Sex-abuse film not yet seen by cen­sor

The Irish Times - Friday - The Ticket - - News -

Ir­ish film cen­sor John Kelleher tells Reel News that Mur­der-Set-Pieces, which was re­cently banned out­right in Bri­tain, has not yet been sub­mit­ted to his of­fice. Di­rected by Nick Palumbo, it stars Sven Gar­rett as a se­rial killer, a Ger­man fash­ion pho­tog­ra­pher who is the grand­son of a Nazi of­fi­cer.

Re­leased in the US three years ago, Mur­der-Set­Pieces was re­jected as a DVD re­lease by the Bri­tish Board of Film Clas­si­fi­ca­tion, which de­scribes it as “a fea­ture with a sin­gle­minded fo­cus on the ac­tiv­i­ties of a psy­cho­pathic sex­ual se­rial killer, who, through­out the film, is seen rap­ing, tor­tur­ing and mur­der­ing his vic­tims. Young chil­dren are among those ter­rorised and killed, and their in­clu­sion in this abu­sive con­text is an added con­cern. In re­la­tion to the adult vic­tims, there is a clear fo­cus on sex or sex­ual be­hav­iour ac­com­pa­nied by non-con­sen­sual pain, in­jury and hu­mil­i­a­tion.”

Non­rom­com from Richard Cur­tis

The re­mark­ably ver­sa­tile Philip Sey­mour Hoff­man plays a pi­rate ra­dio DJ in The Boat That Rocked, which is set in the 1960s when il­le­gal ra­dio sta­tions were moored off the coast of Eng­land and pro­vided round-the-clock pop mu­sic. Bill Nighy, Rhys Ifans and Nick Frost also play DJs in the film, with Ken­neth Branagh as a gov­ern­ment of­fi­cial in­tent on clos­ing down the sta­tions.

Now shoot­ing in a rusty fish­ing trawler, The Boat That Rocked fol­lows Love, Ac­tu­ally as the sec­ond film as writer-di­rec­tor for Richard Cur­tis, who scripted Four Wed­dings and a Funeral and Not­ting Hill. This is his first ven­ture out­side of ro­man­tic com­edy.

World’s first on­line film fest

Ba­bel­gum, the Dublin-based interactive web TV por­tal, has launched the first-ever on­line film fes­ti­val, with Spike Lee head­ing the jury. It has re­ceived more than 1,000 en­tries from 86 coun­tries. The first phase is an on­line vot­ing process whereby in­ter­net users may log on to www.ba­bel­gum. com to view and rate the en­tries. The top 10 films from that vote will be as­sessed by Lee’s jury. He will an­nounce the win­ner at the Cannes Film Fes­ti­val in May.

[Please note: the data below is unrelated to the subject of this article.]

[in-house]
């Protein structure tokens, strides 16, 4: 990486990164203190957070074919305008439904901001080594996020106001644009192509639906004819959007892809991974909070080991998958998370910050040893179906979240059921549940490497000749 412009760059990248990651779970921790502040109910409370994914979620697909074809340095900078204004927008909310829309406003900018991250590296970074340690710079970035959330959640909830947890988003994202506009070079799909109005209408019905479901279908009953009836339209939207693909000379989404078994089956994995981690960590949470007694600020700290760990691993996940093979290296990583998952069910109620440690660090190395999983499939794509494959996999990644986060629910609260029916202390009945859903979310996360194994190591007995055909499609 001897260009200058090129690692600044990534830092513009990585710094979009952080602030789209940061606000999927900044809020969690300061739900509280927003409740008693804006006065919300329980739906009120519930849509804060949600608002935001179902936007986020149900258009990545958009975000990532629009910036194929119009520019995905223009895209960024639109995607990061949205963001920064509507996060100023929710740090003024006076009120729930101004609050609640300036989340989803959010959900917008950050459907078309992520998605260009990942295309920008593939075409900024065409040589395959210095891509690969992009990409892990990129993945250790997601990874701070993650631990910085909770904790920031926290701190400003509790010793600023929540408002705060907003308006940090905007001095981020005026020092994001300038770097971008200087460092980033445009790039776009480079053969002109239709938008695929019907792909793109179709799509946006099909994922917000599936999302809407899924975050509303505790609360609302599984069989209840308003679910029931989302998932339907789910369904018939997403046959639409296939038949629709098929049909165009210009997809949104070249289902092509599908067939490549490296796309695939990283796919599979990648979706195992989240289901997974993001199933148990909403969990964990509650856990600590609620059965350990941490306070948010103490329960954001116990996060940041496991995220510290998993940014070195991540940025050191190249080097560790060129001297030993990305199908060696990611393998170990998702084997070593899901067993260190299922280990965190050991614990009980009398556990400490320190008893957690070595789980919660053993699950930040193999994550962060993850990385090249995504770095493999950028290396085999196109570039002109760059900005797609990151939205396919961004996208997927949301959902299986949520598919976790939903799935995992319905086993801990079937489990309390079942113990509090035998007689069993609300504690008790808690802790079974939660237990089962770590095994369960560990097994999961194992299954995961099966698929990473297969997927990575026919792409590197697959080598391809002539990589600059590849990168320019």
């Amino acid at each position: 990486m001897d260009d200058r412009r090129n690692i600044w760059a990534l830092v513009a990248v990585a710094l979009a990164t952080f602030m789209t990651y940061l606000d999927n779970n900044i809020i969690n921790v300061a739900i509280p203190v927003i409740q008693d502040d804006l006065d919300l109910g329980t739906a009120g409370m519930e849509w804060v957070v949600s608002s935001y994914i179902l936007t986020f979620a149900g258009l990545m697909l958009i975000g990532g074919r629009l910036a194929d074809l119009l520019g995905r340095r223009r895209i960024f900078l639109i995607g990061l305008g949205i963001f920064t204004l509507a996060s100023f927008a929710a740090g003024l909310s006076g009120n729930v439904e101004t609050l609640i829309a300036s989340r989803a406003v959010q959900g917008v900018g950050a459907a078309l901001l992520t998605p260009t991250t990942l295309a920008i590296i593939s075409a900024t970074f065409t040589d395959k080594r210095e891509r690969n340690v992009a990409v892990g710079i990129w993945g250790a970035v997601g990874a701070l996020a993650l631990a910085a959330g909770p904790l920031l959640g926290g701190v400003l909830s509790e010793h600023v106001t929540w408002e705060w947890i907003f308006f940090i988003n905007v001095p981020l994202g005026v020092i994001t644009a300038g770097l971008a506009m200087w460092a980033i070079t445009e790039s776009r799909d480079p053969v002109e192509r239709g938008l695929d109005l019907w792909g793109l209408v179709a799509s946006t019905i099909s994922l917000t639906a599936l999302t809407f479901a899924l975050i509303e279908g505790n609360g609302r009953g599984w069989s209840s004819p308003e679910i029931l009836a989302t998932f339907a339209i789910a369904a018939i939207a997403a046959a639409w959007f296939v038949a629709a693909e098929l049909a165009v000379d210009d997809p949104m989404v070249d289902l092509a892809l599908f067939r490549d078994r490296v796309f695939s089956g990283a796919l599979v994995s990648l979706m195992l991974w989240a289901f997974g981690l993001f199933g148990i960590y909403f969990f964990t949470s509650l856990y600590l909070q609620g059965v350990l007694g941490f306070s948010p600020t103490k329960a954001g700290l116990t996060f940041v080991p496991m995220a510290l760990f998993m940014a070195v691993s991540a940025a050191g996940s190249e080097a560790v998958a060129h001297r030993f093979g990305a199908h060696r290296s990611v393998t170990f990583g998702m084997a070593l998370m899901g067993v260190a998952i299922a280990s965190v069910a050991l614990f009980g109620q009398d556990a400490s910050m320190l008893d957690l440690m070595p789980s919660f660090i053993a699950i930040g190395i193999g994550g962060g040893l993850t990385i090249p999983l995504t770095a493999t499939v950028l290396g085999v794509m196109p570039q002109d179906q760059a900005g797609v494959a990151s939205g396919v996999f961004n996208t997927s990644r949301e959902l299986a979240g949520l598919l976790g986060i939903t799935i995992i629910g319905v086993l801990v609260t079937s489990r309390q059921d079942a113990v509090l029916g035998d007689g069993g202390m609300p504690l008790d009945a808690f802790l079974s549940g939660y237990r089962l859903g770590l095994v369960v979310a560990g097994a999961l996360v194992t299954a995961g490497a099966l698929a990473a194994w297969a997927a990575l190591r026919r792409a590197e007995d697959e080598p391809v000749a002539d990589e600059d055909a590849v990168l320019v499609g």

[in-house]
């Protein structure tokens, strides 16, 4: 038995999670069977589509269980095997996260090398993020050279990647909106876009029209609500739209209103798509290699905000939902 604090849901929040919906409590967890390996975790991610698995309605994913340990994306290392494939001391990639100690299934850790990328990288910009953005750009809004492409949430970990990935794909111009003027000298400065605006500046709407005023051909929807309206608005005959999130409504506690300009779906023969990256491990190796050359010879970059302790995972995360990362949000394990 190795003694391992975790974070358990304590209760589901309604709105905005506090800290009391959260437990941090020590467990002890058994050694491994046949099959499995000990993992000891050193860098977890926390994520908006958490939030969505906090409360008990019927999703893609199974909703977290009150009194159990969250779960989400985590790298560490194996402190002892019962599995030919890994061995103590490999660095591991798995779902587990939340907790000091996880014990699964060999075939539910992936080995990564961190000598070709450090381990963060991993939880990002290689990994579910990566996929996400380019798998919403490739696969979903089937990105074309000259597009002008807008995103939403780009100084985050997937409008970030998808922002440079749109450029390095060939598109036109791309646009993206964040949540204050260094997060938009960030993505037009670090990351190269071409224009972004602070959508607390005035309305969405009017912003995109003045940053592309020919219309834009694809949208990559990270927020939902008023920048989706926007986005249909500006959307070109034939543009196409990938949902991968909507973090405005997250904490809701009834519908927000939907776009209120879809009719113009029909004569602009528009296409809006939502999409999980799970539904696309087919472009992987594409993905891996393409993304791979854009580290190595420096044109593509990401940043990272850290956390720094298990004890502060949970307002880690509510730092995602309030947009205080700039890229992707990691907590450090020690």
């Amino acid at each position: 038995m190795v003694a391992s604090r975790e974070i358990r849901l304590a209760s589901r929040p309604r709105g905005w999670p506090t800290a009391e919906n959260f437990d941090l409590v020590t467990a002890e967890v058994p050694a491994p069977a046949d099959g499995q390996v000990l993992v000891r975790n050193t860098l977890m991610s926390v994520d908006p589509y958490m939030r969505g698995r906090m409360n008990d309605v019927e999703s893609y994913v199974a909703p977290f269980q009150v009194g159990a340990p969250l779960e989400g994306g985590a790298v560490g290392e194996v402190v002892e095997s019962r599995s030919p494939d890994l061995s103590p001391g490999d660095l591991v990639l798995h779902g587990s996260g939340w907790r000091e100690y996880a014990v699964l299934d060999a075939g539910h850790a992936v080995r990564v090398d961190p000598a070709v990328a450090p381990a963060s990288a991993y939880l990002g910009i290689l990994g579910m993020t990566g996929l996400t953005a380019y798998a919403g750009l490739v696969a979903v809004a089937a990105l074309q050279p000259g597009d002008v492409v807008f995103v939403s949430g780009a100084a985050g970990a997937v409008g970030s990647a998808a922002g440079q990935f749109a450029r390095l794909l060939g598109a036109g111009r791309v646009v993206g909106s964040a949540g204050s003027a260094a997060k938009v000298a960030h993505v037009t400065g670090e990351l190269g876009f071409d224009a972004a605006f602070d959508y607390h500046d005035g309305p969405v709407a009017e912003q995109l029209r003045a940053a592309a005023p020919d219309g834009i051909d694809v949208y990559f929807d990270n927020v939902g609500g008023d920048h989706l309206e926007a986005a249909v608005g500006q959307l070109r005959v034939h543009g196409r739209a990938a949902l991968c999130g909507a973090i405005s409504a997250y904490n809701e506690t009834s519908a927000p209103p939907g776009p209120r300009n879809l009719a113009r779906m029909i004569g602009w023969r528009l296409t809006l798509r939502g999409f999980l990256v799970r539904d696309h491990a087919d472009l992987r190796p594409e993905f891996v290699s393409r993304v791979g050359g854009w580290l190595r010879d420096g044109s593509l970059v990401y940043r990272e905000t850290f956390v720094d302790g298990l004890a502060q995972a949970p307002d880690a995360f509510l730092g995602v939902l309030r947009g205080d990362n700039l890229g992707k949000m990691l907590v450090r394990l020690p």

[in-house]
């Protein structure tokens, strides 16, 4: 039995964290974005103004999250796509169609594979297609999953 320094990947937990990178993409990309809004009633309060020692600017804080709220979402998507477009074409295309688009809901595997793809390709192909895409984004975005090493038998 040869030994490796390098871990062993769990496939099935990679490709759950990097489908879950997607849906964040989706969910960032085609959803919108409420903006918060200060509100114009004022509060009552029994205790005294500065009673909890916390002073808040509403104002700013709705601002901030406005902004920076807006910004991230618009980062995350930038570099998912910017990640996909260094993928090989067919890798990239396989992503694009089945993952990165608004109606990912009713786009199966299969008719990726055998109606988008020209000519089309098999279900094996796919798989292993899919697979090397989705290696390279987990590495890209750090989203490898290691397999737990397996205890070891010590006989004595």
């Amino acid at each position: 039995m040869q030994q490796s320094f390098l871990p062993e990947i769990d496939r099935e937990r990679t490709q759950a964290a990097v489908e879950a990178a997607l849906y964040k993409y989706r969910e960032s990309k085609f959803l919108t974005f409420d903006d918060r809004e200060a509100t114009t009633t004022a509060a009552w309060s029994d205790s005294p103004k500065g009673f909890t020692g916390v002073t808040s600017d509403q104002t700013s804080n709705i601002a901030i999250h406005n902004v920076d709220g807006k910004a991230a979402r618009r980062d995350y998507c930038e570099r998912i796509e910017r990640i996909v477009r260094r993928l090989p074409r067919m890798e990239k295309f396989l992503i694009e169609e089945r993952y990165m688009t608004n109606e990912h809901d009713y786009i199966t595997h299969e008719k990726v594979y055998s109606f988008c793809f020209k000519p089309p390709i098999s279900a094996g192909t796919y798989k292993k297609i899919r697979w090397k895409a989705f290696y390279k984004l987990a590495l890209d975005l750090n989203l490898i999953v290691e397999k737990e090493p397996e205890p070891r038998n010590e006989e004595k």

Scar­lett stays in cos­tume

Hav­ing played a se­cret lover of King Henry VIII in The Other Bo­leyn Girl (re­leased here to­day and re­viewed on page 13), Scar­lett Jo­hans­son will next take on the ti­tle role in Mary, Queen of Scots, which starts shoot­ing shortly. Its di­rec­tor, Philip Noyce (Rab­bit-Proof Fence), has been mulling the op­tions of shoot­ing it in Ire­land, Eng­land and Scot­land.

The screen­play is by Jimmy McGovern, whose many no­table cred­its in­clude the movies Priest and Liam, and, for TV, Cracker, Hills­bor­ough and The Lakes. He scripted the 2004 TV mini-se­ries Gun­pow­der, Trea­son and Plot, which fea­tured Cle­mence Poesy (from In Bruges) as Mary, Queen of Scots, a role most re­cently played by Sa­man­tha Mor­ton in El­iz­a­beth: The Golden Age.

Coens see funny side of CIA

While Joel and Ethan Coen’s Os­car-win­ning No Coun­try for Old Men is still play­ing in cine­mas, the brothers are in post-pro­duc­tion on their next movie, Burn Af­ter Read­ing, which has been set for Septem­ber re­lease in the US.

Based on an orig­i­nal screen­play by the Coens, the com­edy-drama re­volves around an ousted CIA of­fi­cial whose mem­oirs fall into the hands of two bum­bling Wash­ing­ton DC gym em­ploy­ees. The for­mi­da­ble cast in­cludes Ge­orge Clooney, Brad Pitt, Tilda Swin­ton, Frances McDor­mand and John Malkovich.

Spike: judg­ing on­line films

Burn Af­ter Read­ing

Ge­orge Clooney reteams with the Coens for

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